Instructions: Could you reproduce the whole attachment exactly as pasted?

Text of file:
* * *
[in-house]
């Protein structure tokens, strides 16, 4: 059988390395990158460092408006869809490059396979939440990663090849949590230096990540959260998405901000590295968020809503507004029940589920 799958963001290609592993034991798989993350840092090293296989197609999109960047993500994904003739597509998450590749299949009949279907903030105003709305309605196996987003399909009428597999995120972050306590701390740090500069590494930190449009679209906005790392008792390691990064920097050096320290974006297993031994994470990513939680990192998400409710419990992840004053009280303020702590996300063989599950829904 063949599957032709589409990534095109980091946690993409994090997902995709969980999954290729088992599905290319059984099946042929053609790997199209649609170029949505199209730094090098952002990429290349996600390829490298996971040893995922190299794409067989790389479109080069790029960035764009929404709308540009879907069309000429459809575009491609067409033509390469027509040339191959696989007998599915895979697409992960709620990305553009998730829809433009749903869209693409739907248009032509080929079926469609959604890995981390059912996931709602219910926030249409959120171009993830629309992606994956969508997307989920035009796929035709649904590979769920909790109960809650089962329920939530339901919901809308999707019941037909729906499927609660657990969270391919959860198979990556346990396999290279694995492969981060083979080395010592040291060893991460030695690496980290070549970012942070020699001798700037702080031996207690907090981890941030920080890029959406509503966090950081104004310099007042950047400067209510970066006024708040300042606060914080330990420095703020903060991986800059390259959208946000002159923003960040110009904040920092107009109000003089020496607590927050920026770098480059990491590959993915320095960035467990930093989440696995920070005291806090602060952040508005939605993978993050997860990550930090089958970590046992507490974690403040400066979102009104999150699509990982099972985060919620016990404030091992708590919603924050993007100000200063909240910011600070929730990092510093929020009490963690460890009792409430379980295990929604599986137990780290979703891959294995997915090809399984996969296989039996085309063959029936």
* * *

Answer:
[in-house]
């Protein structure tokens, strides 16, 4: 059988390395990158460092408006869809490059396979939440990663090849949590230096990540959260998405901000590295968020809503507004029940589920 799958963001290609592993034991798989993350840092090293296989197609999109960047993500994904003739597509998450590749299949009949279907903030105003709305309605196996987003399909009428597999995120972050306590701390740090500069590494930190449009679209906005790392008792390691990064920097050096320290974006297993031994994470990513939680990192998400409710419990992840004053009280303020702590996300063989599950829904 063949599957032709589409990534095109980091946690993409994090997902995709969980999954290729088992599905290319059984099946042929053609790997199209649609170029949505199209730094090098952002990429290349996600390829490298996971040893995922190299794409067989790389479109080069790029960035764009929404709308540009879907069309000429459809575009491609067409033509390469027509040339191959696989007998599915895979697409992960709620990305553009998730829809433009749903869209693409739907248009032509080929079926469609959604890995981390059912996931709602219910926030249409959120171009993830629309992606994956969508997307989920035009796929035709649904590979769920909790109960809650089962329920939530339901919901809308999707019941037909729906499927609660657990969270391919959860198979990556346990396999290279694995492969981060083979080395010592040291060893991460030695690496980290070549970012942070020699001798700037702080031996207690907090981890941030920080890029959406509503966090950081104004310099007042950047400067209510970066006024708040300042606060914080330990420095703020903060991986800059390259959208946000002159923003960040110009904040920092107009109000003089020496607590927050920026770098480059990491590959993915320095960035467990930093989440696995920070005291806090602060952040508005939605993978993050997860990550930090089958970590046992507490974690403040400066979102009104999150699509990982099972985060919620016990404030091992708590919603924050993007100000200063909240910011600070929730990092510093929020009490963690460890009792409430379980295990929604599986137990780290979703891959294995997915090809399984996969296989039996085309063959029936």